The bad debts — non-performing assets (NPAs) — of public sector banks have surged to a 10-year high. Bad debts for all public sector banks reached 5.64 per cent of their total advances as of December 2014, the highest level since 2004-05, when they stood at 5.73 per cent.

These numbers were disclosed in an agenda note for a meeting Finance Minister Arun Jaitley had with the heads of public sector banks and financial institutions here on Wednesday.

During the last few quarters, there has been a continuous rise in bad debts, making the situation alarming. NPAs were 4.72 per cent of total advances at the end of March 2014, and rose to 5.29 per cent by September-end before surging in the December quarter.

Reasons for the increase in bad debts include sluggish domestic growth and continued uncertainty in global markets, leading to a drop in export of various products, including textiles, engineering goods, leather and gems. According to the agenda note, “PSBs continue to be under stress on account of their past lending.”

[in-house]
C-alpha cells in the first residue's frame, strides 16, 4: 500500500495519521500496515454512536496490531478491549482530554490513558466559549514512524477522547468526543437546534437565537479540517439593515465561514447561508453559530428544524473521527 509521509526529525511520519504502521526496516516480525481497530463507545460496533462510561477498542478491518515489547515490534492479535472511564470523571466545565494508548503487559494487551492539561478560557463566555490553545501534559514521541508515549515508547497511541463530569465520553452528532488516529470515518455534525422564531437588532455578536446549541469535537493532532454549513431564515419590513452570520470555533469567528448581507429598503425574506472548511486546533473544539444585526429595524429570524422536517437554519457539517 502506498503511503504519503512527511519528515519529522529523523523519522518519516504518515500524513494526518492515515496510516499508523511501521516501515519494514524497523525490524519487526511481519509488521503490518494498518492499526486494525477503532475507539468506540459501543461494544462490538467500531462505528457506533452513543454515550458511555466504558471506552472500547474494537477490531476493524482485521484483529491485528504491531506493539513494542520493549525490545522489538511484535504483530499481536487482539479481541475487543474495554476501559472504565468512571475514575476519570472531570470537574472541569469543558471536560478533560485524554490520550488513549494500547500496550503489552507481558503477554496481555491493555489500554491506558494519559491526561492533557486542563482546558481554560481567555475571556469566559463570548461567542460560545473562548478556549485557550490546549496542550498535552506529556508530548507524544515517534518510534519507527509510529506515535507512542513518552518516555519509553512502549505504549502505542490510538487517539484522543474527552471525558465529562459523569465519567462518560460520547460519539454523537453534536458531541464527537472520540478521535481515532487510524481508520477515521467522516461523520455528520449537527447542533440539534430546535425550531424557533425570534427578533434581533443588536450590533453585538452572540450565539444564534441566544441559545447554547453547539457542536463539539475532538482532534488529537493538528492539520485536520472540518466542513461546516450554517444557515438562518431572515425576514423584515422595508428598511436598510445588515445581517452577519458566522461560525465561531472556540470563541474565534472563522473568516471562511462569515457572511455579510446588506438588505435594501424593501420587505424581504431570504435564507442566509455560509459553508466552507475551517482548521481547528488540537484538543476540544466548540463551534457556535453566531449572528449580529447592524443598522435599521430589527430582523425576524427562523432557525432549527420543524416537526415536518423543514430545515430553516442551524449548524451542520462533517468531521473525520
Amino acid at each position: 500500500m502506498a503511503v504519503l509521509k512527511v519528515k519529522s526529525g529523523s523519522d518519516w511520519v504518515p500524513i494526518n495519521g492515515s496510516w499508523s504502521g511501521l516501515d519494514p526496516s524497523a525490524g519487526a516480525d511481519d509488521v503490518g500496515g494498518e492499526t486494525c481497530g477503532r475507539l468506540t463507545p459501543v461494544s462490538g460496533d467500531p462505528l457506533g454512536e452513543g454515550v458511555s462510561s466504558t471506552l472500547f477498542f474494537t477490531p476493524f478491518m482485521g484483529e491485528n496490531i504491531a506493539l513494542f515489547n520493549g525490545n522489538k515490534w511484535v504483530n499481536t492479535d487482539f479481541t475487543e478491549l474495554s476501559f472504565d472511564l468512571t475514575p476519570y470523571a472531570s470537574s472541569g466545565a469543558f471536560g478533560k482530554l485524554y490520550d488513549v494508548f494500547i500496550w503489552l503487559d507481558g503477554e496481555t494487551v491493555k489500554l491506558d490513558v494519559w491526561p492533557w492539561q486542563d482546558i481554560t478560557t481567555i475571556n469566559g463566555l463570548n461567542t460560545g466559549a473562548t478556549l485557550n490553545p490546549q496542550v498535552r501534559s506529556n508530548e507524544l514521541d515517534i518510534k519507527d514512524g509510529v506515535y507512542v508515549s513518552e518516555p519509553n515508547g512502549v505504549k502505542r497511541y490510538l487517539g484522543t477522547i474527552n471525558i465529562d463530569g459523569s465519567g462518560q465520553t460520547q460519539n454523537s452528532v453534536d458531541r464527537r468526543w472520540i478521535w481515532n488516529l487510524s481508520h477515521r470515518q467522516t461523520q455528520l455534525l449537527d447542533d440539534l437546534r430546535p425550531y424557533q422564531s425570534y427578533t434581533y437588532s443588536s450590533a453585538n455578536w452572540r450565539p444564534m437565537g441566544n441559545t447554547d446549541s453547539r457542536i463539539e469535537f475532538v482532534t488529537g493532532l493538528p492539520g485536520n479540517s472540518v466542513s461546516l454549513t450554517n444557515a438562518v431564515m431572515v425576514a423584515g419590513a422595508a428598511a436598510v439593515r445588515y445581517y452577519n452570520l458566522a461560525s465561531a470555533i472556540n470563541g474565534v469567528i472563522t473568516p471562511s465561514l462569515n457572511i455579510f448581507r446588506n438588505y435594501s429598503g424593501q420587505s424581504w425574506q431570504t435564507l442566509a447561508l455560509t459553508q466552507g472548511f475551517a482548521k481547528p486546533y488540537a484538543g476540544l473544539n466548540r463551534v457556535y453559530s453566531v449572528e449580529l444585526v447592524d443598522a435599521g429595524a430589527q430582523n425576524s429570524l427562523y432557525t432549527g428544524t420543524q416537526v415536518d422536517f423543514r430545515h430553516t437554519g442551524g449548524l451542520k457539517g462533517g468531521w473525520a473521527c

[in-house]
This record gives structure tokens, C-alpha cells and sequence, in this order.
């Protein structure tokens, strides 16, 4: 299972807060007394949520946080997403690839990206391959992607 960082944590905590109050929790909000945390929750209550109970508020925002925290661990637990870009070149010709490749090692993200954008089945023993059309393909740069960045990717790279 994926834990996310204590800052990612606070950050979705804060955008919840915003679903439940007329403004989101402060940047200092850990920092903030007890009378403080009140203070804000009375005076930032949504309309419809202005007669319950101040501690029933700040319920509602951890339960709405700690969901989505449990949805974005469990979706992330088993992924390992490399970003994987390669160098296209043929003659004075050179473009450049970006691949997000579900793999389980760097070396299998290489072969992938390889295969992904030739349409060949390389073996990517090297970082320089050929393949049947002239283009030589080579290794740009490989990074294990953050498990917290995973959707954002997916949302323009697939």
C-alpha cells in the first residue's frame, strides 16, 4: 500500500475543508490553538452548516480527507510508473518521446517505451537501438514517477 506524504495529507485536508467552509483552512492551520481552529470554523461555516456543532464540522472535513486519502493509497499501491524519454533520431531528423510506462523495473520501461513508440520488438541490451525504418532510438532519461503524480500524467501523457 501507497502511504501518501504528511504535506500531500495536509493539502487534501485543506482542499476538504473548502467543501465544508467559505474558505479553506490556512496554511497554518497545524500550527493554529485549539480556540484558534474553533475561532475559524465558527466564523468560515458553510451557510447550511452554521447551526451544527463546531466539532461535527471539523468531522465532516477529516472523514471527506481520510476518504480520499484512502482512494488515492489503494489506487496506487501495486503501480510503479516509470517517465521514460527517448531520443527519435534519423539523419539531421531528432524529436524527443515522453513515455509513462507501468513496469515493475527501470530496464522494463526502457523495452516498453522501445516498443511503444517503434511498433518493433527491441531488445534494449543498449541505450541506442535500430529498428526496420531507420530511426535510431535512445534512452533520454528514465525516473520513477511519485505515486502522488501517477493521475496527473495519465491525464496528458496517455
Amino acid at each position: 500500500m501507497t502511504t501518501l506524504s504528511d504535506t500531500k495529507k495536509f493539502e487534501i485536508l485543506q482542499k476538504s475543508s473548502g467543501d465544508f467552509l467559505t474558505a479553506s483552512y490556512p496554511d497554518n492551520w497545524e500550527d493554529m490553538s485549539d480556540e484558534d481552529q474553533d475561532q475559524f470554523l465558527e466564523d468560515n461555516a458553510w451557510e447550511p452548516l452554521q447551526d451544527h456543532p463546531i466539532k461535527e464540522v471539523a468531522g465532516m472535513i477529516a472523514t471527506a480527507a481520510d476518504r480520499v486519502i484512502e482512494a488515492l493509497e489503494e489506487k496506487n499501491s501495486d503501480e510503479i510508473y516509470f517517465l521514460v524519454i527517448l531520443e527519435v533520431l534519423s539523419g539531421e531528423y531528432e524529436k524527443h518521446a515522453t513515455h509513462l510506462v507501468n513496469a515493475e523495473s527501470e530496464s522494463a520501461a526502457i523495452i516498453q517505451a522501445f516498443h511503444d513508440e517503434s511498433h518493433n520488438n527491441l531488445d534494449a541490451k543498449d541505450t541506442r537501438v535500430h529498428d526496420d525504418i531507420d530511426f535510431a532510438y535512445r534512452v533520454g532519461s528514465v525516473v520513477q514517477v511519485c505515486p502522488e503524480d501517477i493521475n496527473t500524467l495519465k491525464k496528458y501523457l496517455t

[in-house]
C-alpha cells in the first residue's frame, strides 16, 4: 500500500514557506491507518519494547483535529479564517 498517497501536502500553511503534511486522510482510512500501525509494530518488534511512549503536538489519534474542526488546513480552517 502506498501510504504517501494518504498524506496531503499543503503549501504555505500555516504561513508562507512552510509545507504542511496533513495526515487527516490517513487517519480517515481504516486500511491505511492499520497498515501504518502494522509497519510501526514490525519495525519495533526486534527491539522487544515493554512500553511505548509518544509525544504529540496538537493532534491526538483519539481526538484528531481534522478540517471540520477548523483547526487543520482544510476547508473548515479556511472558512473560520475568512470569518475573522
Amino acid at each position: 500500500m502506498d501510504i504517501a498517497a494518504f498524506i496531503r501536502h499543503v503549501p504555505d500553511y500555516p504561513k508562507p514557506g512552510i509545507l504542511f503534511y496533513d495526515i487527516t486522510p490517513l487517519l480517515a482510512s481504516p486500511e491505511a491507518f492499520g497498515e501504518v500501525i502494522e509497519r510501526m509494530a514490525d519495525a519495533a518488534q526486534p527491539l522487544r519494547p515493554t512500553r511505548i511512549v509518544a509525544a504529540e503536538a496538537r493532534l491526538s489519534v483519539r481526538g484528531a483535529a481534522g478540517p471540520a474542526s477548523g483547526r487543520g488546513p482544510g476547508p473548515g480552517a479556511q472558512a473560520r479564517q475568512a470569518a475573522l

Among the 19 major industry groups, the coal and fuel sectors (petroleum, coal products and nuclear) were the only ones to register a decline in bad debts during the first nine months of the current fiscal year.

Finance Ministry officials said both PSBs and the Centre can be expected to continue with measures to improve asset quality. Banks are also expected to move to improve risk management and asset quality.

At the same time, the Centre is in the process of establishing six new Debt Recovery Tribunals to clear the banking sector’s NPAs. 

The Centre feels that clearing stalled projects will help in improving the loan situation of public sector banks.

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